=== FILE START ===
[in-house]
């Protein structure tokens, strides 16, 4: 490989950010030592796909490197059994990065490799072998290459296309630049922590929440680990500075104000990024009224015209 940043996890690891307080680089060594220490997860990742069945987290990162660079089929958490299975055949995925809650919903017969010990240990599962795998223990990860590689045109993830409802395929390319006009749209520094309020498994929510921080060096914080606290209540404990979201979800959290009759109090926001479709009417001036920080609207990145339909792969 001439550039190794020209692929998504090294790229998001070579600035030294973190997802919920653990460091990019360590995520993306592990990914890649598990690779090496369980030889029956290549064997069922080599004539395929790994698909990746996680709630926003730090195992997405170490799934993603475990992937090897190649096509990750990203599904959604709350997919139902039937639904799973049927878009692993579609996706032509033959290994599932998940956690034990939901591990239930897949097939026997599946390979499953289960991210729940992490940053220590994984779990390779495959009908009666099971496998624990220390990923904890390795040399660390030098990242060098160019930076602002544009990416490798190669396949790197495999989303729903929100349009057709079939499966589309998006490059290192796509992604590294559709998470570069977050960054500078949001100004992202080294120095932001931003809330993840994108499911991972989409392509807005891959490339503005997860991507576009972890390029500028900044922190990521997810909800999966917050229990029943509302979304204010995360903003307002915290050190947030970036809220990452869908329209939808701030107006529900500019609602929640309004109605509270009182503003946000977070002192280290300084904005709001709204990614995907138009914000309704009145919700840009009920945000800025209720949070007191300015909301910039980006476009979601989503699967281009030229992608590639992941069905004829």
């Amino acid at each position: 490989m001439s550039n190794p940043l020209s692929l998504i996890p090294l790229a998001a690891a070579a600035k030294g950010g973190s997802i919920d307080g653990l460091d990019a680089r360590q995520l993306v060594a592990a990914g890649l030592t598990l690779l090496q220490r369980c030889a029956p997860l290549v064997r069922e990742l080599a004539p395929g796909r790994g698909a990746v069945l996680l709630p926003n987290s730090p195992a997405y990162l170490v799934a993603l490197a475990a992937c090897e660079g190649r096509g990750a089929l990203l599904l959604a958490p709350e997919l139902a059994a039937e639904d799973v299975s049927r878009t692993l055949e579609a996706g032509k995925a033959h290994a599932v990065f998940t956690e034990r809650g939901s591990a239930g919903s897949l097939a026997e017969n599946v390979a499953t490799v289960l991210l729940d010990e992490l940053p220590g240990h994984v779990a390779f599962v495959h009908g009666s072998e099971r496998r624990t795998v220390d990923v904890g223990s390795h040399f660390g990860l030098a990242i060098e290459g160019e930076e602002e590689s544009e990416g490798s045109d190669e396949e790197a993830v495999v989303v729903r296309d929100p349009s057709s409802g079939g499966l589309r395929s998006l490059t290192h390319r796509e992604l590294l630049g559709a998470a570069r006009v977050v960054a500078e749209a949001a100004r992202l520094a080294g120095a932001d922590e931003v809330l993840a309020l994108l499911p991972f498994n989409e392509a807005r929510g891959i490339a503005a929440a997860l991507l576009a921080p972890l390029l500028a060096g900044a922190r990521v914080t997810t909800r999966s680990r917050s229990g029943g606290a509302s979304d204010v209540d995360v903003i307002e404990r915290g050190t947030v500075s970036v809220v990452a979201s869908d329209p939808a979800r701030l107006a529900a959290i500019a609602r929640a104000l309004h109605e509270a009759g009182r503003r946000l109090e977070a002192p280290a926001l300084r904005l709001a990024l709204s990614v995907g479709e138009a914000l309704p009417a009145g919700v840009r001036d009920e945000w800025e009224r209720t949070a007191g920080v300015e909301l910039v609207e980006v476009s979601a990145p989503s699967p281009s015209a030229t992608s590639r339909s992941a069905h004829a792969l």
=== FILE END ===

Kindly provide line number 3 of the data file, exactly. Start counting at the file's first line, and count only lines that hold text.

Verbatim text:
């Amino acid at each position: 490989m001439s550039n190794p940043l020209s692929l998504i996890p090294l790229a998001a690891a070579a600035k030294g950010g973190s997802i919920d307080g653990l460091d990019a680089r360590q995520l993306v060594a592990a990914g890649l030592t598990l690779l090496q220490r369980c030889a029956p997860l290549v064997r069922e990742l080599a004539p395929g796909r790994g698909a990746v069945l996680l709630p926003n987290s730090p195992a997405y990162l170490v799934a993603l490197a475990a992937c090897e660079g190649r096509g990750a089929l990203l599904l959604a958490p709350e997919l139902a059994a039937e639904d799973v299975s049927r878009t692993l055949e579609a996706g032509k995925a033959h290994a599932v990065f998940t956690e034990r809650g939901s591990a239930g919903s897949l097939a026997e017969n599946v390979a499953t490799v289960l991210l729940d010990e992490l940053p220590g240990h994984v779990a390779f599962v495959h009908g009666s072998e099971r496998r624990t795998v220390d990923v904890g223990s390795h040399f660390g990860l030098a990242i060098e290459g160019e930076e602002e590689s544009e990416g490798s045109d190669e396949e790197a993830v495999v989303v729903r296309d929100p349009s057709s409802g079939g499966l589309r395929s998006l490059t290192h390319r796509e992604l590294l630049g559709a998470a570069r006009v977050v960054a500078e749209a949001a100004r992202l520094a080294g120095a932001d922590e931003v809330l993840a309020l994108l499911p991972f498994n989409e392509a807005r929510g891959i490339a503005a929440a997860l991507l576009a921080p972890l390029l500028a060096g900044a922190r990521v914080t997810t909800r999966s680990r917050s229990g029943g606290a509302s979304d204010v209540d995360v903003i307002e404990r915290g050190t947030v500075s970036v809220v990452a979201s869908d329209p939808a979800r701030l107006a529900a959290i500019a609602r929640a104000l309004h109605e509270a009759g009182r503003r946000l109090e977070a002192p280290a926001l300084r904005l709001a990024l709204s990614v995907g479709e138009a914000l309704p009417a009145g919700v840009r001036d009920e945000w800025e009224r209720t949070a007191g920080v300015e909301l910039v609207e980006v476009s979601a990145p989503s699967p281009s015209a030229t992608s590639r339909s992941a069905h004829a792969l």